M/W/F 9:10 - 10:10AM
Survey of musical traditions from the Asian continent. Study of music, instruments, and performance through readings, recordings, and live performance when possible. Historical developments, how the music is used. Social function, political context, art, poetry, literature, and religion as they assist in understanding the music and its culture.
Music and Social Justice
M/W/F 12:40- 1:40 PM
Engages with the roles of music in movements for women’s rights, LGBTQ equality, civil rights, labor reform, and nation building. Will entail critical listening, examination of primary and secondary sources, and research papers.
Wednesday 6:00 PM - 9:00 PM
Relations between culture and human behavior. Examination of topics in psychology from a multicultural, multiethnic perspective, with special emphasis on cultural influence on research methods, self-concept, communication, emotion, social behavior, development, mental health. Cultural variation, how culture shapes human behavior, and psychological theories and practices in different cultures.
Monday 03:00- 04:30 PM, Thursday 3:30- 05:00 PM
Comparative approaches to rhetorical theory and criticism. History, theory, and contributions of non-Euro-American rhetorics. Exploration of rhetoric’s role in culture, knowledge, philology, and colonialism. Study of current scholarship on non-Euro-American rhetorics, including methodology.
Argument and Social Justice
T/Th 8:00- 9:30 AM
Investigation of argumentation and social justice. Exploration and application of scholarship through the community-based Thank You for Arguing, a mentoring program run with local inner-city public schools. Theoretical and methodological frameworks for understanding the role of argumentation in fostering social justice explored through readings, classes discussion, and writing assignments.
Religion-Society and Modernity
T/Th 9:40 - 11:10 AM
Anthropological approaches to religion in the context of modern global transformations, including secularism, capitalism, and colonialism. Advanced introduction to classic theories (Marx, Durkheim, Weber) in the sociology and anthropology of religion, along with their contemporary ethnographic applications. Critical ethnographies of the ideological, practical and embodied expressions of religion in contemporary context.
T/Th 11:30 AM - 1:00 PM
Indigenous peoples, indigenous identity, and social movements for indigenous rights. How indigenous identity is defined, constructed, and maintained, and the rights that indigenous people have and can claim. The relationship between international organizations, including the United Nations, and indigenous movements. Central focus on North and South America with some comparative cases from Asia. Sociological theories of social movements, identity politics, and racial formation.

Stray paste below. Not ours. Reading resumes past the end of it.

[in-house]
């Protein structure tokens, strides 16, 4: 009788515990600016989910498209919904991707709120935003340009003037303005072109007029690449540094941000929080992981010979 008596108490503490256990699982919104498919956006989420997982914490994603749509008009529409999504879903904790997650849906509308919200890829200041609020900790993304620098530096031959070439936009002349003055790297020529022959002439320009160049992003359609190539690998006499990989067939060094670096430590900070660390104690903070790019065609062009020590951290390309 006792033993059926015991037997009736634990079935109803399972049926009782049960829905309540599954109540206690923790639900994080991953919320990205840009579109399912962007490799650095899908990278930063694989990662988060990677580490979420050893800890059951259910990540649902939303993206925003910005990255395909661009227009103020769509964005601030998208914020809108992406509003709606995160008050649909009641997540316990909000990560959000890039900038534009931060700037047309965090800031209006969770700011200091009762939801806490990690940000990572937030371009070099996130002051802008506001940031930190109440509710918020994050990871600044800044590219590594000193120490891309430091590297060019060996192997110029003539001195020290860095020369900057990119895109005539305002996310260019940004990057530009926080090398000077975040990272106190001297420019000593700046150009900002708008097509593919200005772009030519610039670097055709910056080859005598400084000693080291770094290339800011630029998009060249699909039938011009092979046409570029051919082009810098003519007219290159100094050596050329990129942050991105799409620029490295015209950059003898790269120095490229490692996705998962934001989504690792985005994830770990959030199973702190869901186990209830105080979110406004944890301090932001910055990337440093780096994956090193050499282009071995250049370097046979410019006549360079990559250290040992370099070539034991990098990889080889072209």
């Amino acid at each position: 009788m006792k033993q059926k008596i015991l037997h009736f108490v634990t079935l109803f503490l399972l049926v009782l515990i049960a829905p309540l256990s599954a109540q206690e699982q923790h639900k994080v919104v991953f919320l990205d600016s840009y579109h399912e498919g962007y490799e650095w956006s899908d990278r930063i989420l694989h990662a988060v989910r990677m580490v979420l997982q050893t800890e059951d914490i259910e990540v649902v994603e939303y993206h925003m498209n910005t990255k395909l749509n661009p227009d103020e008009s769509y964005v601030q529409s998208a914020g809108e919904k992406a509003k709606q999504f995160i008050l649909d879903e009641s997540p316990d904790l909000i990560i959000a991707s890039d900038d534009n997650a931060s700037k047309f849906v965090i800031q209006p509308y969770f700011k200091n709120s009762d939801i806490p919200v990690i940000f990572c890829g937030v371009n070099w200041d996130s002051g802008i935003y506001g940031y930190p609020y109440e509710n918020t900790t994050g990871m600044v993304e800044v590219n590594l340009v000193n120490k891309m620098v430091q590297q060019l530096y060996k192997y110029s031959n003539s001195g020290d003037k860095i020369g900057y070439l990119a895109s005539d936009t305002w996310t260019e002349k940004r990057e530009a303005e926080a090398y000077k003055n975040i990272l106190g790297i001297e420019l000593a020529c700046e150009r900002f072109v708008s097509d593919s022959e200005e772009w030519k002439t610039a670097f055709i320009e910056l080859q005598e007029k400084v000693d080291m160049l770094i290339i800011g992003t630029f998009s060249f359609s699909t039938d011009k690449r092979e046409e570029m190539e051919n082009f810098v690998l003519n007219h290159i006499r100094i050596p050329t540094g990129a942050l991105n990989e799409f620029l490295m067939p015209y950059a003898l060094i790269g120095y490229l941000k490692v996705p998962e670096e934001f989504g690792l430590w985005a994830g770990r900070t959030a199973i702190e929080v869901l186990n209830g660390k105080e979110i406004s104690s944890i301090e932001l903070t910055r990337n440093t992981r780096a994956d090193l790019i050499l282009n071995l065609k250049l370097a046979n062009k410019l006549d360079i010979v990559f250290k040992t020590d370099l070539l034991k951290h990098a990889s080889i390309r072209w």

Race, Work, and Belonging
T/Th 11:30 AM - 1:00 PM
An overview of work relations in Western hemispheric political and economic systems, with a focus on black diasporic labor as a key component in the development of capitalist culture. Focus on how black labor is embedded within the social organization of production relations, and what negotiations and sacrifices are made in the process. What have shifts from slavery and manufacturing to global service and technological industries meant for black workers and professionals? How does work and leisure influence relationships of authority and freedom, but also identity and belonging? Students will read from anthropological works produced by scholars of color, and part of our work will be to ask how race and labor figure into authorial intent, knowledge production, and professional expertise.
Latin America and Spain: Pre-Columbian to Baroque
M/W/F 11:30 AM - 12:30 PM
Introduction to major trends in Latin American and Spanish literature from their beginnings to the Baroque period. Selected works from Latin America and Spain read in the context of cultural and historical events.
Special Topics in Hispanic Literatures and Cultures
M/W/F 12:40 - 1:40 PM
Study of a genre, an author, a literary movement, or a topic in Hispanic literatures and cultures (Peninsular and/or Latin American, or U.S. Latino). Extensive oral and written work culminating in a research paper written in Spanish. May be taken twice for credit with change of topic.